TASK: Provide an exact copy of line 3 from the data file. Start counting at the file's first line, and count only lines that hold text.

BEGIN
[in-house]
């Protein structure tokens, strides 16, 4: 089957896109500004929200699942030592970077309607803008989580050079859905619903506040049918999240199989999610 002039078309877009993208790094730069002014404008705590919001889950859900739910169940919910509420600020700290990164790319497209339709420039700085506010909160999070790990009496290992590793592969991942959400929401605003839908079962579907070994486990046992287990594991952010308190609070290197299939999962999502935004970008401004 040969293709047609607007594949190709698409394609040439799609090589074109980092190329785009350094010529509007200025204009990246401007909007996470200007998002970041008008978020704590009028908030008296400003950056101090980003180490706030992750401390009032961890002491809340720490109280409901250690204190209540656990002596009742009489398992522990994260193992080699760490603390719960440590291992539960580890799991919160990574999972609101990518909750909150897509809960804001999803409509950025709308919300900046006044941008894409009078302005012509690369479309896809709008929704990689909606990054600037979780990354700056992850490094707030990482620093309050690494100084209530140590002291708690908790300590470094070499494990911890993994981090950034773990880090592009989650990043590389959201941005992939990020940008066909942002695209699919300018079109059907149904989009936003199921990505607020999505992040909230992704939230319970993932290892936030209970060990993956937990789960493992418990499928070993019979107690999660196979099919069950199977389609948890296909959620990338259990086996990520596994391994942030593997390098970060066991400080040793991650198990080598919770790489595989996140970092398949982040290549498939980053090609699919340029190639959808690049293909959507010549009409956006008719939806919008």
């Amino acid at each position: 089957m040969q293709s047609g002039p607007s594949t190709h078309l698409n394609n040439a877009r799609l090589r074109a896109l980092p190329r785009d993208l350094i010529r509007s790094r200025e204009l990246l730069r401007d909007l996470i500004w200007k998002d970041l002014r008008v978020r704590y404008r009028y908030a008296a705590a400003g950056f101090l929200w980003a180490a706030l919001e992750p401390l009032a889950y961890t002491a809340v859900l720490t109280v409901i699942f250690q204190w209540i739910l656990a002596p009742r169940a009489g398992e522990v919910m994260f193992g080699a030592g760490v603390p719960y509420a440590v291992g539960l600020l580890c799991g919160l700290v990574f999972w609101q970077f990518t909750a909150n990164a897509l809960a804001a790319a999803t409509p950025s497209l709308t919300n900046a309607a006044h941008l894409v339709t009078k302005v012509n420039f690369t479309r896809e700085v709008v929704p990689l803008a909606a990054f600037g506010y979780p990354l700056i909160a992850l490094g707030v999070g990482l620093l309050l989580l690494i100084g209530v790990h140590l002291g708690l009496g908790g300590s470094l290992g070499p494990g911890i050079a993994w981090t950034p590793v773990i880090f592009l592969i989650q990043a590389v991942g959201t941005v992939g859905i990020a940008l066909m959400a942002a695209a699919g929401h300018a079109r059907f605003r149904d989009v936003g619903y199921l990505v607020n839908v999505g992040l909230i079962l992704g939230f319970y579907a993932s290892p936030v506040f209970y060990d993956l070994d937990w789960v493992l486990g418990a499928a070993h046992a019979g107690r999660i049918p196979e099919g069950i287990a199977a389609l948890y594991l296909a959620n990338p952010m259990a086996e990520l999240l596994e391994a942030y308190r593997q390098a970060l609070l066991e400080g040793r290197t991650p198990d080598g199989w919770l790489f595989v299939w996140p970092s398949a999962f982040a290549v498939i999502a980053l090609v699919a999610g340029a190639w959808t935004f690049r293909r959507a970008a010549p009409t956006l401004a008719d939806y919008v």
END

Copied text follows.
């Amino acid at each position: 089957m040969q293709s047609g002039p607007s594949t190709h078309l698409n394609n040439a877009r799609l090589r074109a896109l980092p190329r785009d993208l350094i010529r509007s790094r200025e204009l990246l730069r401007d909007l996470i500004w200007k998002d970041l002014r008008v978020r704590y404008r009028y908030a008296a705590a400003g950056f101090l929200w980003a180490a706030l919001e992750p401390l009032a889950y961890t002491a809340v859900l720490t109280v409901i699942f250690q204190w209540i739910l656990a002596p009742r169940a009489g398992e522990v919910m994260f193992g080699a030592g760490v603390p719960y509420a440590v291992g539960l600020l580890c799991g919160l700290v990574f999972w609101q970077f990518t909750a909150n990164a897509l809960a804001a790319a999803t409509p950025s497209l709308t919300n900046a309607a006044h941008l894409v339709t009078k302005v012509n420039f690369t479309r896809e700085v709008v929704p990689l803008a909606a990054f600037g506010y979780p990354l700056i909160a992850l490094g707030v999070g990482l620093l309050l989580l690494i100084g209530v790990h140590l002291g708690l009496g908790g300590s470094l290992g070499p494990g911890i050079a993994w981090t950034p590793v773990i880090f592009l592969i989650q990043a590389v991942g959201t941005v992939g859905i990020a940008l066909m959400a942002a695209a699919g929401h300018a079109r059907f605003r149904d989009v936003g619903y199921l990505v607020n839908v999505g992040l909230i079962l992704g939230f319970y579907a993932s290892p936030v506040f209970y060990d993956l070994d937990w789960v493992l486990g418990a499928a070993h046992a019979g107690r999660i049918p196979e099919g069950i287990a199977a389609l948890y594991l296909a959620n990338p952010m259990a086996e990520l999240l596994e391994a942030y308190r593997q390098a970060l609070l066991e400080g040793r290197t991650p198990d080598g199989w919770l790489f595989v299939w996140p970092s398949a999962f982040a290549v498939i999502a980053l090609v699919a999610g340029a190639w959808t935004f690049r293909r959507a970008a010549p009409t956006l401004a008719d939806y919008v």